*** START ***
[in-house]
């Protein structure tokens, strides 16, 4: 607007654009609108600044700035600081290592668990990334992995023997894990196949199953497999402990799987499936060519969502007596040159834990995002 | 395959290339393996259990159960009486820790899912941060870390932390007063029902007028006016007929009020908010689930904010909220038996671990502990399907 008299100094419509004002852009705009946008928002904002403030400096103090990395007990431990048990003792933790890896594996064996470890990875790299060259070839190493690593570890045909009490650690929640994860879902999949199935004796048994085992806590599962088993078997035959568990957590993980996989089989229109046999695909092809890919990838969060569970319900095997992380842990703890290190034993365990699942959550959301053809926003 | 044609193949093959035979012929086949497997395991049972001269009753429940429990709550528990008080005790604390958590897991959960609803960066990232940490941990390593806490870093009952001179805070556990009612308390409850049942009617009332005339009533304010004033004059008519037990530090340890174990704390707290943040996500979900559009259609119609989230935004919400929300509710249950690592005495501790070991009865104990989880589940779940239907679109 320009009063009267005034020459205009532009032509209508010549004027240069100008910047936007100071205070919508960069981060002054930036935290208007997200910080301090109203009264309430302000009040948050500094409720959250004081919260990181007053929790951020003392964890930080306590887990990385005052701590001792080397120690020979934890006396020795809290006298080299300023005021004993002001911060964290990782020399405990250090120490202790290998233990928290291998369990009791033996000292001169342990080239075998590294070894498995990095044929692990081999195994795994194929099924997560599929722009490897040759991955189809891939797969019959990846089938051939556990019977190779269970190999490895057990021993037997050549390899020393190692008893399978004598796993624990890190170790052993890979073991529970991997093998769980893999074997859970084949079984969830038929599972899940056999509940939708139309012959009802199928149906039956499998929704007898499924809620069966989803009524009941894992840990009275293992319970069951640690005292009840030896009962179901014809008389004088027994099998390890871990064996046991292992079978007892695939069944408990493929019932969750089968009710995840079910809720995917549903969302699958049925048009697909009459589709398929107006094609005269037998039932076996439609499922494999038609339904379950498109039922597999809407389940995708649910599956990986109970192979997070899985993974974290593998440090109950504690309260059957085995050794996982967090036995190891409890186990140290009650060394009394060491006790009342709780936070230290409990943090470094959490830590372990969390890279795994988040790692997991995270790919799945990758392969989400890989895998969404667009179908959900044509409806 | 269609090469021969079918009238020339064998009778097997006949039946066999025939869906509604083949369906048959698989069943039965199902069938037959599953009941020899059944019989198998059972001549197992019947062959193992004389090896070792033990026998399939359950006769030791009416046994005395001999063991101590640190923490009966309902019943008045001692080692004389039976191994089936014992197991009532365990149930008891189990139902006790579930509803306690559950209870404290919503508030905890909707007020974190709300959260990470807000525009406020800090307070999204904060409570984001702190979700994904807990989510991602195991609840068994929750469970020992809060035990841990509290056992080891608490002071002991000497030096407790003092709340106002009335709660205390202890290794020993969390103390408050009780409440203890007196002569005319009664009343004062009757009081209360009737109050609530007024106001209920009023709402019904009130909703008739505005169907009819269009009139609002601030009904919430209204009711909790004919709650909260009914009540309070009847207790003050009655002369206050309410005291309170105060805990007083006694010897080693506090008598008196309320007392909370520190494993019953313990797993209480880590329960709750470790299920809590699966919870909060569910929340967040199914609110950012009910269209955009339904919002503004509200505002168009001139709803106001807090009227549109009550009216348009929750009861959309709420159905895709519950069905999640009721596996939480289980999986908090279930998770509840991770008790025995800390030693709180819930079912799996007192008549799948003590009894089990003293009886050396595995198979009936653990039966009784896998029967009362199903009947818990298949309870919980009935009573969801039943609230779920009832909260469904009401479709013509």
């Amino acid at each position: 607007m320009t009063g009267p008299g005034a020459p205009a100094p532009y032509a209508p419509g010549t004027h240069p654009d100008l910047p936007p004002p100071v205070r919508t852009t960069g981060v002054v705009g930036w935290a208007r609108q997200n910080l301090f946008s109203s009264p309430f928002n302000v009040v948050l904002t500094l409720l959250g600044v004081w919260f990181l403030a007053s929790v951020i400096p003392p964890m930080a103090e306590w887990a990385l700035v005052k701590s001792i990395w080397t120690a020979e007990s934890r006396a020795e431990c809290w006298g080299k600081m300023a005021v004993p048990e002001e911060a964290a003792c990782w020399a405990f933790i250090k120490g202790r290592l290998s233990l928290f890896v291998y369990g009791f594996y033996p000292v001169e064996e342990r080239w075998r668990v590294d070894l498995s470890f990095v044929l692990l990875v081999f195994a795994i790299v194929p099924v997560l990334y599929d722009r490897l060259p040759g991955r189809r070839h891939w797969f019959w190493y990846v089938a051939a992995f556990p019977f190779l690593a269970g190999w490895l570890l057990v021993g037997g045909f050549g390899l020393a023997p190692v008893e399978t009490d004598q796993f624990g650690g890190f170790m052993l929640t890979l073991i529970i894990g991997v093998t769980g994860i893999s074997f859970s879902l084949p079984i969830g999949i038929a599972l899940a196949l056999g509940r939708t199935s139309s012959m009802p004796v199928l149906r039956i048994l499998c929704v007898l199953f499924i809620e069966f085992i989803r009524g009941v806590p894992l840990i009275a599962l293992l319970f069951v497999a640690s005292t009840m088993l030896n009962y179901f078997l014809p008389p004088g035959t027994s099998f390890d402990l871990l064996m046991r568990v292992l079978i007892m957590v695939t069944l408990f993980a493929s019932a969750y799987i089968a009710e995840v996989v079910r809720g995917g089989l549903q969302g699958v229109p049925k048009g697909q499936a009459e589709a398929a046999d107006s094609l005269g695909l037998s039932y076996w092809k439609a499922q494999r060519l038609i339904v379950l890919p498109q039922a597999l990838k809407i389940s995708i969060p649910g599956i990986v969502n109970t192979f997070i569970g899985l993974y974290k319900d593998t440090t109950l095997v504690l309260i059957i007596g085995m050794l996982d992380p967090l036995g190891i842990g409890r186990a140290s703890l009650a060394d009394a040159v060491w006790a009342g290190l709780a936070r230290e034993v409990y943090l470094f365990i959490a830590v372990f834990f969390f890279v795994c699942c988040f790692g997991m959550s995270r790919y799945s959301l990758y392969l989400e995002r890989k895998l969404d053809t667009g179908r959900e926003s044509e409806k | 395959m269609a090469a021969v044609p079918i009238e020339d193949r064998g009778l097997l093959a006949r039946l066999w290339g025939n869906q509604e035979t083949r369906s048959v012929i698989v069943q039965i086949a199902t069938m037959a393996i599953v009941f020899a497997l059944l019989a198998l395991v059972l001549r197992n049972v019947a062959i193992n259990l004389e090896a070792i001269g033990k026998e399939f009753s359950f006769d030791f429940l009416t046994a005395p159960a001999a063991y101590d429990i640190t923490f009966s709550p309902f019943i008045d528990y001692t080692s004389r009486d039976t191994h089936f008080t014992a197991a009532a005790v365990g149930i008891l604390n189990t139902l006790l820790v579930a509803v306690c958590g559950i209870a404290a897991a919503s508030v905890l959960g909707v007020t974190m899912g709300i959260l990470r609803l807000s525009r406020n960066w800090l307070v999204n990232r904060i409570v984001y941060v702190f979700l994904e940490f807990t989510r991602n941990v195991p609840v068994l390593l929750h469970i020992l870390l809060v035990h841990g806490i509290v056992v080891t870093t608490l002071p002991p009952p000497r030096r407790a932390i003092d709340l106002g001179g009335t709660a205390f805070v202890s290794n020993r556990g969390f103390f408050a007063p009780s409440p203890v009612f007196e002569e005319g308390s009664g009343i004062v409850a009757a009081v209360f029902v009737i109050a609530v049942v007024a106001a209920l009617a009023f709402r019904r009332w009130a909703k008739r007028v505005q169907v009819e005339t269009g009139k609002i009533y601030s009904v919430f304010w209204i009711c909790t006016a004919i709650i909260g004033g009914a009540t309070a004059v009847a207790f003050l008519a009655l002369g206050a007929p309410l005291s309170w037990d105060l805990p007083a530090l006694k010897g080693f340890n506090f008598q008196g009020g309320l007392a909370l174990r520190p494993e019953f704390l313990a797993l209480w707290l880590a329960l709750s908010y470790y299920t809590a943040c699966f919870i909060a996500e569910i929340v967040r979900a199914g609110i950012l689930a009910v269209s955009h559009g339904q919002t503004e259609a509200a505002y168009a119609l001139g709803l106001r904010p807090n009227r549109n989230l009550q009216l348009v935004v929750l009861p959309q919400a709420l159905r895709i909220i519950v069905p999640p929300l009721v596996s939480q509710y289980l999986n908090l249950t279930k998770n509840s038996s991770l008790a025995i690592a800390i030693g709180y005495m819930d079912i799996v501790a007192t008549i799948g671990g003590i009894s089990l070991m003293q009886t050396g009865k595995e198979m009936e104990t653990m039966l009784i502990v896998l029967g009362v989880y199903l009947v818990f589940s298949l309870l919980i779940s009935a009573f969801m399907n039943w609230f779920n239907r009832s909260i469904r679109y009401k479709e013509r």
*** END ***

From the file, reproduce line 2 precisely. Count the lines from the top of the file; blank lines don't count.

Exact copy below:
């Protein structure tokens, strides 16, 4: 607007654009609108600044700035600081290592668990990334992995023997894990196949199953497999402990799987499936060519969502007596040159834990995002 | 395959290339393996259990159960009486820790899912941060870390932390007063029902007028006016007929009020908010689930904010909220038996671990502990399907 008299100094419509004002852009705009946008928002904002403030400096103090990395007990431990048990003792933790890896594996064996470890990875790299060259070839190493690593570890045909009490650690929640994860879902999949199935004796048994085992806590599962088993078997035959568990957590993980996989089989229109046999695909092809890919990838969060569970319900095997992380842990703890290190034993365990699942959550959301053809926003 | 044609193949093959035979012929086949497997395991049972001269009753429940429990709550528990008080005790604390958590897991959960609803960066990232940490941990390593806490870093009952001179805070556990009612308390409850049942009617009332005339009533304010004033004059008519037990530090340890174990704390707290943040996500979900559009259609119609989230935004919400929300509710249950690592005495501790070991009865104990989880589940779940239907679109 320009009063009267005034020459205009532009032509209508010549004027240069100008910047936007100071205070919508960069981060002054930036935290208007997200910080301090109203009264309430302000009040948050500094409720959250004081919260990181007053929790951020003392964890930080306590887990990385005052701590001792080397120690020979934890006396020795809290006298080299300023005021004993002001911060964290990782020399405990250090120490202790290998233990928290291998369990009791033996000292001169342990080239075998590294070894498995990095044929692990081999195994795994194929099924997560599929722009490897040759991955189809891939797969019959990846089938051939556990019977190779269970190999490895057990021993037997050549390899020393190692008893399978004598796993624990890190170790052993890979073991529970991997093998769980893999074997859970084949079984969830038929599972899940056999509940939708139309012959009802199928149906039956499998929704007898499924809620069966989803009524009941894992840990009275293992319970069951640690005292009840030896009962179901014809008389004088027994099998390890871990064996046991292992079978007892695939069944408990493929019932969750089968009710995840079910809720995917549903969302699958049925048009697909009459589709398929107006094609005269037998039932076996439609499922494999038609339904379950498109039922597999809407389940995708649910599956990986109970192979997070899985993974974290593998440090109950504690309260059957085995050794996982967090036995190891409890186990140290009650060394009394060491006790009342709780936070230290409990943090470094959490830590372990969390890279795994988040790692997991995270790919799945990758392969989400890989895998969404667009179908959900044509409806 | 269609090469021969079918009238020339064998009778097997006949039946066999025939869906509604083949369906048959698989069943039965199902069938037959599953009941020899059944019989198998059972001549197992019947062959193992004389090896070792033990026998399939359950006769030791009416046994005395001999063991101590640190923490009966309902019943008045001692080692004389039976191994089936014992197991009532365990149930008891189990139902006790579930509803306690559950209870404290919503508030905890909707007020974190709300959260990470807000525009406020800090307070999204904060409570984001702190979700994904807990989510991602195991609840068994929750469970020992809060035990841990509290056992080891608490002071002991000497030096407790003092709340106002009335709660205390202890290794020993969390103390408050009780409440203890007196002569005319009664009343004062009757009081209360009737109050609530007024106001209920009023709402019904009130909703008739505005169907009819269009009139609002601030009904919430209204009711909790004919709650909260009914009540309070009847207790003050009655002369206050309410005291309170105060805990007083006694010897080693506090008598008196309320007392909370520190494993019953313990797993209480880590329960709750470790299920809590699966919870909060569910929340967040199914609110950012009910269209955009339904919002503004509200505002168009001139709803106001807090009227549109009550009216348009929750009861959309709420159905895709519950069905999640009721596996939480289980999986908090279930998770509840991770008790025995800390030693709180819930079912799996007192008549799948003590009894089990003293009886050396595995198979009936653990039966009784896998029967009362199903009947818990298949309870919980009935009573969801039943609230779920009832909260469904009401479709013509």